Narre Warren Vet Dr Robyn Charman Chats about Equine Cardiology at our Horse Hospital


Cardiology or detailed heart examinations can be performed at the South Eastern Equine Hospital.  A visiting equine medical specialist, Dr Kate Savage, is available by appointment. Our hospital is well equipped to investigate cardiac issues with both echocardiography (ultrasound) and electrocardiography (ECG) available on-site.

One issue we are commonly presented with are heart murmurs. These murmurs are generated when there is turbulent blood flow which causes vibrations in the structures of the heart. This can sometimes be caused by low blood viscosity which may be due to anaemia (low red blood cell count). So it is important to run a blood test to check for evidence of anaemia.

Murmurs may also result from conditions that cause an increase in heart output and these are classed as physiological murmurs. Other causes of murmurs include ‘leaky’ or abnormal valves, where there is a small hole or leak between the valve leaflets in the heart. This can be due to an abnormality with the valve such as a congenital defect or degenerative problem but can also be found in normal hearts at the moment when the valves close. Abnormalities with the heart structures, such as a defect in the internal wall separating the two sides of the heart or shunting vessels may also cause murmurs. It is really important to correctly identify the murmur so that the prognosis and significance of the problem can be accurately determined.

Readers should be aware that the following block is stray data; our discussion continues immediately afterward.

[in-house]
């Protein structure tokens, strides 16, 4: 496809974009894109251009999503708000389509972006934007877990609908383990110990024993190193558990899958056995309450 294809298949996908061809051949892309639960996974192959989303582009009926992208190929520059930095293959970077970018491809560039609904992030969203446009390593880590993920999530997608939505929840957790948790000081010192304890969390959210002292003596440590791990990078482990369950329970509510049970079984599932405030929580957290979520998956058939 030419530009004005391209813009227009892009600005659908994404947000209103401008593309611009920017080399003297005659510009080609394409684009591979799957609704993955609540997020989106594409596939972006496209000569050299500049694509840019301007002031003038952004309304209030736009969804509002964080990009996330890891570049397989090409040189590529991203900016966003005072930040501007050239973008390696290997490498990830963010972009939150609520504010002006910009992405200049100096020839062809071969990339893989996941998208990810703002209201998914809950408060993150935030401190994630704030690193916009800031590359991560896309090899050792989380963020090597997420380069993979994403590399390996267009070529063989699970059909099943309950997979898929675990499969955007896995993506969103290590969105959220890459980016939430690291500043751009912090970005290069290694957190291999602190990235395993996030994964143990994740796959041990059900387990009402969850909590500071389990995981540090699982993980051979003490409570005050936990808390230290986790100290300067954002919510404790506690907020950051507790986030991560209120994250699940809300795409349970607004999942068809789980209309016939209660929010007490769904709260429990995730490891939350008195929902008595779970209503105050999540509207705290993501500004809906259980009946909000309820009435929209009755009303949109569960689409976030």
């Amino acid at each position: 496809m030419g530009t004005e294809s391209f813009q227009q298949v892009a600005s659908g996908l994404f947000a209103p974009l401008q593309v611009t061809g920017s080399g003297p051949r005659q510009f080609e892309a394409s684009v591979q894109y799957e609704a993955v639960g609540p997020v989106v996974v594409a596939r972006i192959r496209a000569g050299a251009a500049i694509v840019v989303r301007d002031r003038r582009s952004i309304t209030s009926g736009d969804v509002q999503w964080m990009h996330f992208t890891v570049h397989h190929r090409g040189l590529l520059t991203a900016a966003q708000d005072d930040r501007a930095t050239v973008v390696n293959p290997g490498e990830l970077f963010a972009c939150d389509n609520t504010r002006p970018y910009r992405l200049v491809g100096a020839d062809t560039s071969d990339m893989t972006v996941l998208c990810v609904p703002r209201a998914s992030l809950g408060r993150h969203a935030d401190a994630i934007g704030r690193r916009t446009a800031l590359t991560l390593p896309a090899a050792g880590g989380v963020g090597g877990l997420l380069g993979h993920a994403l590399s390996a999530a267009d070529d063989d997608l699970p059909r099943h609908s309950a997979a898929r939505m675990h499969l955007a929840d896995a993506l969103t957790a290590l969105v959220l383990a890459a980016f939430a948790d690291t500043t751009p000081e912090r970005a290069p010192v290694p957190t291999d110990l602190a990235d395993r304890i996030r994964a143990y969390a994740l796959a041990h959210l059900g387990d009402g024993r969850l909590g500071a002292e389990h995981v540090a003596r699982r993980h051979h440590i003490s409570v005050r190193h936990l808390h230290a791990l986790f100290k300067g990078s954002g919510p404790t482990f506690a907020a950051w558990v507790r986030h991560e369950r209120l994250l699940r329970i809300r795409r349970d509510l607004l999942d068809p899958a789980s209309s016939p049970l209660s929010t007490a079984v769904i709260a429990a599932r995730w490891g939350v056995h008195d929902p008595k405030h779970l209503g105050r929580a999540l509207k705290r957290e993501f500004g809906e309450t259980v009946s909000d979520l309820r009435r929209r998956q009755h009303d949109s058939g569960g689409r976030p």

The way we determine if the sound we hear as a murmur is an issue starts with us listening with a stethoscope on both sides of the chest. After this simple examination we usually run an echocardiogram. This allows the heart structures to be visualised and measured on an ultrasound screen and blood flow across valves can also be determined in the standing horse. An electrocardiogram (ECG) can also be performed easily on the standing patient. This displays the electrical current as it runs through the heart causing contractions. Reading the ECG will show any abnormalities in electrical conduction (arrhythmias), and allow an assessment of how specific areas of the heart are functioning both at rest and after exercise.

Ensure that one of our equine vets checks your horse’s heart regularly as murmurs can develop as the horse ages and are not always present at birth.   


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